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From Rob Weir <robw...@apache.org>
Subject Re: AutoCorrect suggestion
Date Tue, 16 Oct 2012 19:26:57 GMT
On Tue, Oct 16, 2012 at 8:52 AM, Rod Lockwood <rodlockwood@provide.net> wrote:
> I run a Pokémon fan site and have been creating some tables and reference
> files recently. Because the game originates in Japan I have to use Japanese
> words and names using Romaji. In order to efficiently type in the vowels
> using the macron, I decided to add them to AutoCorrect > Replace. While this
> works for stand-alone characters, I found it does not work within words. I
> realize that it is set up that way because the AutoCorrect is intended for
> correcting words, not individual characters within words.
>

This behavior is intentional.  An example to show you the issues that
can creep in if it was not done this way:

"teh" is a common typo and can be automatically replaced with "the".

But if we did this within a word, then we would replace "Tehran" with
"Theran" and that might provoke an international incident ;-)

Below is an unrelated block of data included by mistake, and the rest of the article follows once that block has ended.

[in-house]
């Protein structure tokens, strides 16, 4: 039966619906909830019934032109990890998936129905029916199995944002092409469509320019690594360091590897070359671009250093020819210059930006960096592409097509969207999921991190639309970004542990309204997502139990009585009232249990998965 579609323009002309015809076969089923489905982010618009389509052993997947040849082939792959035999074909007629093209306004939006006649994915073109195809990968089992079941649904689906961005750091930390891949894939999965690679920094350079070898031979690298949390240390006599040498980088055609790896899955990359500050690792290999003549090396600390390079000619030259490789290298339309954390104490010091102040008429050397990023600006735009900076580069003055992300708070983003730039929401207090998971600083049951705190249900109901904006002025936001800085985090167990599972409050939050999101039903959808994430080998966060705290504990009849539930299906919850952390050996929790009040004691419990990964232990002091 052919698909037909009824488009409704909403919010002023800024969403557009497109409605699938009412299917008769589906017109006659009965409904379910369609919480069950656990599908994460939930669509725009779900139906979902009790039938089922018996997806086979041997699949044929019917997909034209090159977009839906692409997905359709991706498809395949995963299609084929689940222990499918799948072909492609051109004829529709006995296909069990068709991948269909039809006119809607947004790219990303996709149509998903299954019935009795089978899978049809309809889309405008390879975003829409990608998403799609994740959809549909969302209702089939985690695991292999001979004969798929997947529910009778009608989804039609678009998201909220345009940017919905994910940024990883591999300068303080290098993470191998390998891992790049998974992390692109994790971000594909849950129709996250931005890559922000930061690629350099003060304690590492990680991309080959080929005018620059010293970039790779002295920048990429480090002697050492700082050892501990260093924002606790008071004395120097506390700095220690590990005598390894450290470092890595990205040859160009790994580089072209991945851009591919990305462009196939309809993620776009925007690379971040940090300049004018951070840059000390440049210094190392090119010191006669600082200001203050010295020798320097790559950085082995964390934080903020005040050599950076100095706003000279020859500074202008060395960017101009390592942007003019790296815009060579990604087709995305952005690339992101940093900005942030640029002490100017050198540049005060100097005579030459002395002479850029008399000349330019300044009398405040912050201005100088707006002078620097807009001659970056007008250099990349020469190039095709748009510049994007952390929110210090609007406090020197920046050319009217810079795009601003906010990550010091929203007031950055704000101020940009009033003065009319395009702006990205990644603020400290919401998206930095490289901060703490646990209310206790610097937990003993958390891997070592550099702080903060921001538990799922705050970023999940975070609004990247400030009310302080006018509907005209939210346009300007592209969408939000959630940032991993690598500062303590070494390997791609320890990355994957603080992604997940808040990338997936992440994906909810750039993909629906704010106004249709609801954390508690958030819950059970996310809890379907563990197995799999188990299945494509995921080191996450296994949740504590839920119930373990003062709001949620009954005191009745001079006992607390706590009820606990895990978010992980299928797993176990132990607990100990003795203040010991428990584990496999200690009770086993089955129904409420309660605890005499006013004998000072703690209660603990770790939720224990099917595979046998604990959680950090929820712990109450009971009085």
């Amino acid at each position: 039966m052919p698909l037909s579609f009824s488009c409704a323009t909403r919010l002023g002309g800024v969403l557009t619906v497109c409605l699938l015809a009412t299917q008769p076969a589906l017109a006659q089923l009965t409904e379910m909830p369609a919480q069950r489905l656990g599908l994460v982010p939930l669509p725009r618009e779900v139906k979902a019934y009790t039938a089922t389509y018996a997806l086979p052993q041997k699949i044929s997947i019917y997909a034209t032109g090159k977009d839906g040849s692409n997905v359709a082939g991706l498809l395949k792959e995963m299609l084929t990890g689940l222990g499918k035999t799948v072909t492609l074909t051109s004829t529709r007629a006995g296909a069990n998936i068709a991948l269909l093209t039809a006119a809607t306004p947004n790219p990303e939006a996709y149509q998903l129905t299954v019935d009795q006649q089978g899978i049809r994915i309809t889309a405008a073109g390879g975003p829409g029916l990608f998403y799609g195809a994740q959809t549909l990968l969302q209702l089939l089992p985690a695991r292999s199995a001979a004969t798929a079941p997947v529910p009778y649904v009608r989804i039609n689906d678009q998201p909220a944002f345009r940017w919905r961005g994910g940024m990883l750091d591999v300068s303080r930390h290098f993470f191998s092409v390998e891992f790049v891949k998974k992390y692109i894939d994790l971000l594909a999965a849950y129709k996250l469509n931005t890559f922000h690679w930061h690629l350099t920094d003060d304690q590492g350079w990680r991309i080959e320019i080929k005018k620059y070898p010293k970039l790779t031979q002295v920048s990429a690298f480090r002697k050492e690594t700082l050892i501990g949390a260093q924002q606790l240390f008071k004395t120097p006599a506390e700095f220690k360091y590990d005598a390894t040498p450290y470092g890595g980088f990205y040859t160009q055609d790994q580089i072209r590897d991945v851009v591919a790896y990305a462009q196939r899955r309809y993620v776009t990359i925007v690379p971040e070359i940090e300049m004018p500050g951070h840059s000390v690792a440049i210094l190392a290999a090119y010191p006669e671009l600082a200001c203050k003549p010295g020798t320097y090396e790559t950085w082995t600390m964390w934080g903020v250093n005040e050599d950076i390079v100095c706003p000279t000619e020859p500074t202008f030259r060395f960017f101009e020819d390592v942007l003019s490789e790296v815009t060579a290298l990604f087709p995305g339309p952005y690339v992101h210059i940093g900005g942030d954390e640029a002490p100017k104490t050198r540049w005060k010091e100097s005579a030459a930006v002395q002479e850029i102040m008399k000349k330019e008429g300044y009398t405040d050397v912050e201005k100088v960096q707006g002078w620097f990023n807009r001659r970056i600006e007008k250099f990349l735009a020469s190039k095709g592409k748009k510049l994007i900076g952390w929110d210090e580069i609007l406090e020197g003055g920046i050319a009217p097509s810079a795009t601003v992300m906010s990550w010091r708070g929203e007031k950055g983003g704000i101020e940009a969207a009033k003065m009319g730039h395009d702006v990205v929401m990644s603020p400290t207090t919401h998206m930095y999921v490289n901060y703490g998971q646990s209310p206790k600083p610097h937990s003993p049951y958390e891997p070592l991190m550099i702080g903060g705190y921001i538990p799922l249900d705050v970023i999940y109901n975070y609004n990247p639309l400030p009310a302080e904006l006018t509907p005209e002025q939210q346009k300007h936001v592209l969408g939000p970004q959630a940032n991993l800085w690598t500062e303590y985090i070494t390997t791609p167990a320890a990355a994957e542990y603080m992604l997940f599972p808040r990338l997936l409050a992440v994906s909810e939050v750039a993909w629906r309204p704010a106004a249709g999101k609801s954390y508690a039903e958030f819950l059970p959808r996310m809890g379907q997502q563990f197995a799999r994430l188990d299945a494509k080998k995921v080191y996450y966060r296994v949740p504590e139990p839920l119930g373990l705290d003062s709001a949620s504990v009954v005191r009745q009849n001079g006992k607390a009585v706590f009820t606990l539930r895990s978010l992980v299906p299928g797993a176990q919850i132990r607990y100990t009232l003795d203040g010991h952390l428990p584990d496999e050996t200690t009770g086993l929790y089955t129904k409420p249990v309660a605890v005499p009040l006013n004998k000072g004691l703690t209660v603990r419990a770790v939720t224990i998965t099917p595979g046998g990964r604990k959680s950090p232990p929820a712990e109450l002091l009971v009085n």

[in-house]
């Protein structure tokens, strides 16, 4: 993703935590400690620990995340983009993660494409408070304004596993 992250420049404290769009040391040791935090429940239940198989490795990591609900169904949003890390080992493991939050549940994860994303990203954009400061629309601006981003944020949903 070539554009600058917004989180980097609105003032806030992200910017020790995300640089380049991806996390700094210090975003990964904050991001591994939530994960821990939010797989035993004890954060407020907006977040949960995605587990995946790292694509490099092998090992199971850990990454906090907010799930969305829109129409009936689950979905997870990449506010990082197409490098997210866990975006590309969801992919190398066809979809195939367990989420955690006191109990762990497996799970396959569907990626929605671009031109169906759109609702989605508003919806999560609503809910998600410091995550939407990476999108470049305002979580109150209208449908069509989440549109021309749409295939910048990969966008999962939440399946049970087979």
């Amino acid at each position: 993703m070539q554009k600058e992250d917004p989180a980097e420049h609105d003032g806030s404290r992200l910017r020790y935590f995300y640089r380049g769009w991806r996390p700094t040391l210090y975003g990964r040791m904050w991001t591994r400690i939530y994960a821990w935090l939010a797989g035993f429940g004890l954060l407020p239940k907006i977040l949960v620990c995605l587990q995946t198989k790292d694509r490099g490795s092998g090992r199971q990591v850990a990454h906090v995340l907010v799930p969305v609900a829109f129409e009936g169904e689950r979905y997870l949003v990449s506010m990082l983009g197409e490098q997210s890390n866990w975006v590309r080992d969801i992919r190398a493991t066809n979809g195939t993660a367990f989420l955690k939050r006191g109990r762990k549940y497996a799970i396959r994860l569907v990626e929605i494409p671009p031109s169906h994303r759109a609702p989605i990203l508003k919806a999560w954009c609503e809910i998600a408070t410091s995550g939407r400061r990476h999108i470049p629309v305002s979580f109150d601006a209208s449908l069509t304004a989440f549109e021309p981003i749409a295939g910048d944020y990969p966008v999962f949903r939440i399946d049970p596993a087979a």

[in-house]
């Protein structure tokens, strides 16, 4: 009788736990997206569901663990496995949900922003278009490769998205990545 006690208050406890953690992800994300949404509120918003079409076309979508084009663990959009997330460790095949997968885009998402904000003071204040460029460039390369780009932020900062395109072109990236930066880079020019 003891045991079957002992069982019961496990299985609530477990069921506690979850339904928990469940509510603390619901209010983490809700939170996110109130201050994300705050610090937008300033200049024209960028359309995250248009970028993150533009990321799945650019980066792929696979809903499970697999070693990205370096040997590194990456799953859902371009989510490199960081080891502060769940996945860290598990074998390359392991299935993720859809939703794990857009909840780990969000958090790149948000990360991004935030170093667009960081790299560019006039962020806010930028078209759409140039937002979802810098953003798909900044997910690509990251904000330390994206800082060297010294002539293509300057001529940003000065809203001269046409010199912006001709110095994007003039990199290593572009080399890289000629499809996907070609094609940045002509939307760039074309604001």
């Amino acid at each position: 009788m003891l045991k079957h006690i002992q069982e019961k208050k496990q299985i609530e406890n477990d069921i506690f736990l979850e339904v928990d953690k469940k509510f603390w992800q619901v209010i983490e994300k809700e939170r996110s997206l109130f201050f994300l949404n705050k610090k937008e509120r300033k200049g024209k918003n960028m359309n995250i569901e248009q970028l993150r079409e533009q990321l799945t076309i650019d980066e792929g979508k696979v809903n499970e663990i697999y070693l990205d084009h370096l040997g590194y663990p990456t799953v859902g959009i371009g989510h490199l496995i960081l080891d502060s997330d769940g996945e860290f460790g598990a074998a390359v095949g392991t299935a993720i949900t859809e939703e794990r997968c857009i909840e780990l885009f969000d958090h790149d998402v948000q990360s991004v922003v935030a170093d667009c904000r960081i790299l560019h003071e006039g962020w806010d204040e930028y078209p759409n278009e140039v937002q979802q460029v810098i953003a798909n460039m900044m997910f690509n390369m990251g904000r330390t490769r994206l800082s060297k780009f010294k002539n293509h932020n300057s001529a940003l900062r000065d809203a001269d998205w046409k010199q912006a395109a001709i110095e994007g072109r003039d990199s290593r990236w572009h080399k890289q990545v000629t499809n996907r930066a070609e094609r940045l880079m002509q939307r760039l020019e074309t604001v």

Of course, this could be solved with a more expressive way of
indicating the replacements, e.g., something more like a regular
expression.  But that complexity would be difficult for most users.

> This may be fine if you are creating the entire work in one language or the
> other where you can enter individual words that you know are going to be
> used. But if you are using random words or names from another language you
> need to be flexible and correct only the single character that needs to be
> entered. However, you would need to be able to do this without destroying
> the normal behavior of the AutoCorrect feature.
>
> I think I have a solution though. The backslash is often used as an escape
> character in regular expressions. So why not use it in AutoCorrect to
> indicate that it should correct only a single character without following it
> up with a space? In my case I could enter /-o to indicate that it should be
> corrected to ō without following it with a space. So that, as I type, N/-o,
> /-Osagi, and An/-oka would become Nō, Ōsagi, and Anōka respectively. (I made
> up the last two words on the fly just to give examples).
>
> As with using regular expressions in Find/Replace, the double backslash
> would be used to automatically indicate a single backslash, if it became a
> problem. For me this would be a small sacrifice for the convenience of
> entering custom characters on the fly. Others may not think so though, but I
> thought I would bring it up anyway.
> --

It is common to have character mapping at a lower level, even within
the operating system.  Are you running Windows?  If so, you might look
at AutoHotKey for more control:

http://www.autohotkey.com/


Regards,

-Rob

>
> Rod Lockwood

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